HURGHADA AND THE BAYSRapidly becoming the tourist hotspot on the Red Sea coastline of mainland Egypt, Hurghada and the Bays, as the area is commonly referred to, encompassing both the city of Hurghada and the surrounding ‘bays’ of El Gouna, Sahl Hasheesh, Makadi Bay and Soma Bay, which between them can offer something for all ages, all budgets and all interests, be that snorkelling, diving and watersports, or golf, relaxing and general tourismHurghada

Hurghada is the second largest city located on Egypt’s Red Sea coast, boasting nearly 300,000 inhabitants. Compared to some of the more-ancient towns and cities along the mainland coastline, Hurghada is a more modern-day phenomenon, coming into existence in the last century and thriving ever since. The city now stretches for more than 20km along the Red Sea, though it does not venture too far inland. The city caters for both foreign and domestic tourism, with its long sandy beaches and generally calm conditions proving universally popular.

Given its size, Hurghada is the obvious choice for divers looking for a holiday that combines underwater exploration with topside entertainment. The variety of bars and restaurants will keep most people busy. The other advantage of staying in a city of such size is the choice on offer - excellent deals on both hotels and diving can be found, so it is well worth shopping around. And on the subject of shopping, don’t forget to check out the other delights of the city, such as its bazaar, which can be found in the Dahar area.

Then, of course, there is the airport and the marina. Hurghada International Airport receives flights direct from the UK, meaning that if you choose this city as your dive destination, you’ve arrived as soon as you’ve landed. And the marina wouldn’t look out of place on the French Riviera, with its promenade boasting a cosmopolitan blend of bars, restaurants and cafes, all flanked by the bustling marina.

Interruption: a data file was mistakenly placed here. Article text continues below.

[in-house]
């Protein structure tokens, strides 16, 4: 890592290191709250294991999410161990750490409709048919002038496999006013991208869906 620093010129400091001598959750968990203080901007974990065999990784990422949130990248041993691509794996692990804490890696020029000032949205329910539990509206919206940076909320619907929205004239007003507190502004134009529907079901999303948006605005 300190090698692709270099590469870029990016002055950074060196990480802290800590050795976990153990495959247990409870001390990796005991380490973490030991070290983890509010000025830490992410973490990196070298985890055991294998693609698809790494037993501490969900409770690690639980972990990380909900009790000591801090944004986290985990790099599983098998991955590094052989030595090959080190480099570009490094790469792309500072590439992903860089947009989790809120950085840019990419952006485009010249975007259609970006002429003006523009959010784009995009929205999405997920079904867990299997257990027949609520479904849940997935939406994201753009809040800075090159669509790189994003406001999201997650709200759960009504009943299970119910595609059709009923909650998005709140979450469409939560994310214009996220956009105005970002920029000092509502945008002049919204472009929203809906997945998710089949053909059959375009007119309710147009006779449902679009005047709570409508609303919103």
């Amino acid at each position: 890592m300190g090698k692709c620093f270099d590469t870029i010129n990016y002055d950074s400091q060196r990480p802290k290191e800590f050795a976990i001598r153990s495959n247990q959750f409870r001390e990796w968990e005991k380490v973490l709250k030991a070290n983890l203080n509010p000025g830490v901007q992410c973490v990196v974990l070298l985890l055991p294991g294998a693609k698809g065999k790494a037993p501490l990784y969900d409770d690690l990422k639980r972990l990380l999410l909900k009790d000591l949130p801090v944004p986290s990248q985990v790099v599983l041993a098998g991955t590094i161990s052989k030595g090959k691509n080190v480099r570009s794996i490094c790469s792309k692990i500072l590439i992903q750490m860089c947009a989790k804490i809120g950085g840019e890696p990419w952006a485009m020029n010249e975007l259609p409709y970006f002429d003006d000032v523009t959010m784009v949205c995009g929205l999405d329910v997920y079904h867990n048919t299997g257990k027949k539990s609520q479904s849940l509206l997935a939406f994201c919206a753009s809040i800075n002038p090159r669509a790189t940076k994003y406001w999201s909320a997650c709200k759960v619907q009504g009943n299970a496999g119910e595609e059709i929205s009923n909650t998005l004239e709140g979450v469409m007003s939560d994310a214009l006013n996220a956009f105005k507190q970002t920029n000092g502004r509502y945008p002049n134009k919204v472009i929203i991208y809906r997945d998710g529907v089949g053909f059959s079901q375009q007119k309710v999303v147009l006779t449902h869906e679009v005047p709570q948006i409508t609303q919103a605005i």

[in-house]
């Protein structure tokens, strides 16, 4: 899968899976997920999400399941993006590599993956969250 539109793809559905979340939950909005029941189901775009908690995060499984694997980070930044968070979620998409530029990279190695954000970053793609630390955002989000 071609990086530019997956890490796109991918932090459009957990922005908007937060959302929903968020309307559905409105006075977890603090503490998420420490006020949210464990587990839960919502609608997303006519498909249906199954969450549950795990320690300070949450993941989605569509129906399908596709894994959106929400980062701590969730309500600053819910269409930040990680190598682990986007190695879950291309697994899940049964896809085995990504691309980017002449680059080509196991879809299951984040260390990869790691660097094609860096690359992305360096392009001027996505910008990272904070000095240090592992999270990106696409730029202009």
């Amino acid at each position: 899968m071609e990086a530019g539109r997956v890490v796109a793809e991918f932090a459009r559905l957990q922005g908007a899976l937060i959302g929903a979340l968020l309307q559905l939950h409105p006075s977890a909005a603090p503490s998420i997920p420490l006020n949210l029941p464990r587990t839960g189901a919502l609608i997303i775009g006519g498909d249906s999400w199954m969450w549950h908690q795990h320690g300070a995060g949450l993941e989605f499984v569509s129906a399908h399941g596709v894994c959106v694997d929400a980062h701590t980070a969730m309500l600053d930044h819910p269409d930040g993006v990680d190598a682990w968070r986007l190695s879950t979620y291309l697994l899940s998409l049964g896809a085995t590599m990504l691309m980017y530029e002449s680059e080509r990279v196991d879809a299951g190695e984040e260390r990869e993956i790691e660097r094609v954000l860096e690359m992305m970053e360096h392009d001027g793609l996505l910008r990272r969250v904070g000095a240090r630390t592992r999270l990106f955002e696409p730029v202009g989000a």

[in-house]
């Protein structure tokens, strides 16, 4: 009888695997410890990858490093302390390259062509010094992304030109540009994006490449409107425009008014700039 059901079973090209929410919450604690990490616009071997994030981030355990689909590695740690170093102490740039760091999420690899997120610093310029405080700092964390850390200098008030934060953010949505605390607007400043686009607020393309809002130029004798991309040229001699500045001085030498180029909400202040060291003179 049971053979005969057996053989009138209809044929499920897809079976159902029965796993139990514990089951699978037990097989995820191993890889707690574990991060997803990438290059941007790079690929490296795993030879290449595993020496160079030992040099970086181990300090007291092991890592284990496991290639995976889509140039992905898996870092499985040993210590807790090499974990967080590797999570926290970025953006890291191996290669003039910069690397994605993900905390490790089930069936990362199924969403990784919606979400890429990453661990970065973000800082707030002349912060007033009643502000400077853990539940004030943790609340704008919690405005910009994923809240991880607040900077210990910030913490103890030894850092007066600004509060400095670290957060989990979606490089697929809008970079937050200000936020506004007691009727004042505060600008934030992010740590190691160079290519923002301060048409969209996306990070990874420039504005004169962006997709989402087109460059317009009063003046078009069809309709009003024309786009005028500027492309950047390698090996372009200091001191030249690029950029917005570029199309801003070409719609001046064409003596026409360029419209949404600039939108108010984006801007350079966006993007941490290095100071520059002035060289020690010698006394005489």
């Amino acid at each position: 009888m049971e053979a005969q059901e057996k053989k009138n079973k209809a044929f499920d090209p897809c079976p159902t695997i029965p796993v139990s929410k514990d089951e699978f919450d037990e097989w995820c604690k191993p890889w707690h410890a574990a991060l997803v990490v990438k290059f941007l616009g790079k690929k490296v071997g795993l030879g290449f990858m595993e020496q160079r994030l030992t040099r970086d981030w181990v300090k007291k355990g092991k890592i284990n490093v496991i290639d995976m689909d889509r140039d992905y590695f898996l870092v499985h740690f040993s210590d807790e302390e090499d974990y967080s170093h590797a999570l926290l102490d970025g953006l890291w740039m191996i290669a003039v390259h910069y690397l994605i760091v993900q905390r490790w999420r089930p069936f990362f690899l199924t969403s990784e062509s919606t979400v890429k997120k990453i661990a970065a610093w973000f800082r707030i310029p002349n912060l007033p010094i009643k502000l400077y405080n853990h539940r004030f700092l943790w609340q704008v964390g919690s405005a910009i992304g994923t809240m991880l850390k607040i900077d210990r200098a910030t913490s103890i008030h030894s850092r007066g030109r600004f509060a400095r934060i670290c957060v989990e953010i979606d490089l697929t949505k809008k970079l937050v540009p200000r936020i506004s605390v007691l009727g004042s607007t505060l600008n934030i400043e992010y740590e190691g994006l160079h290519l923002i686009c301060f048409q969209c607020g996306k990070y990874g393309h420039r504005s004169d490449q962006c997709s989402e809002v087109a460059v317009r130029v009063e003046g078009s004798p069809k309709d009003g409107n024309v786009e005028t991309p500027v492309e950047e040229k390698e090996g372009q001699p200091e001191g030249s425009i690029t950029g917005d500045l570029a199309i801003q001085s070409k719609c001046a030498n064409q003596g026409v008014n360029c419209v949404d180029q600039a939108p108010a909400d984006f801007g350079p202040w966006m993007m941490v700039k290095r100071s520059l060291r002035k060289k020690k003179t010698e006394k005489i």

Dive Hotspots

El Mina. The El Mina was a 70-metre-long Egyptian minesweeper that was bombed by Israeli forces in 1969. She now lies on her port side in 30m, with the starboard side sitting four metres higher. Penetration is possible, though it can be something of a squeeze in places. For those not wanting to venture inside, there are plenty of holes to peek through.

Abu Ramada Reef. The reef of Abu Ramada Island is a great dive for those who enjoy a spot of drift. The site boasts a reef wall on the east side which is covered in corals and marine life and will hold your attention as you drift by. Big fish, including barracuda and reef sharks, can be spotted by turning your back to the reef and looking into the blue.

Giftun Kebir (Big Giftun) and Giftun Soraya (Little Giftun). These two islands boast a multitude of excellent dive sites. Subjected to nutrient-rich waters, the islands are home to an abundant amount of coral growth and fish species. The islands are featured on many liveaboard itineraries, and if boats with access to all manner of Red Sea sites are stopping off for a splash, it has got to be worth hopping out from Hurghada!

Conveniently located 22km north of Hurghada, El Gouna is only a four-hour flight from Europe’s major capitals via Hurghada International Airport.

El GounaInitially developed in 1990 by the Sawiris family and Orascom Hotels and Development, the tourist resort is now a bustling town boasting nearly 20 hotels, shops, bars and restaurants - all designed and targeted at visiting tourists - as well as plenty for its local inhabitants; there is even a hospital and a school! The basic layout of El Gouna is around a series of canals, crossed by small stone bridges. The town stretches from the beachfront to several hundred metres inland and really is quite a unique experience in this part of the world. The town has developed significantly since its creation and now even boasts its own Egyptian Premier League football team. El Gouna is easily accessed, making life simple for visiting divers. If you like your dive trips to be well-organised, hassle-free and full of choice (both in terms of hotels and dive centres), El Gouna is certainly worth a look.

The stern of the Giannis DSwarm of anthiasDive Hotspots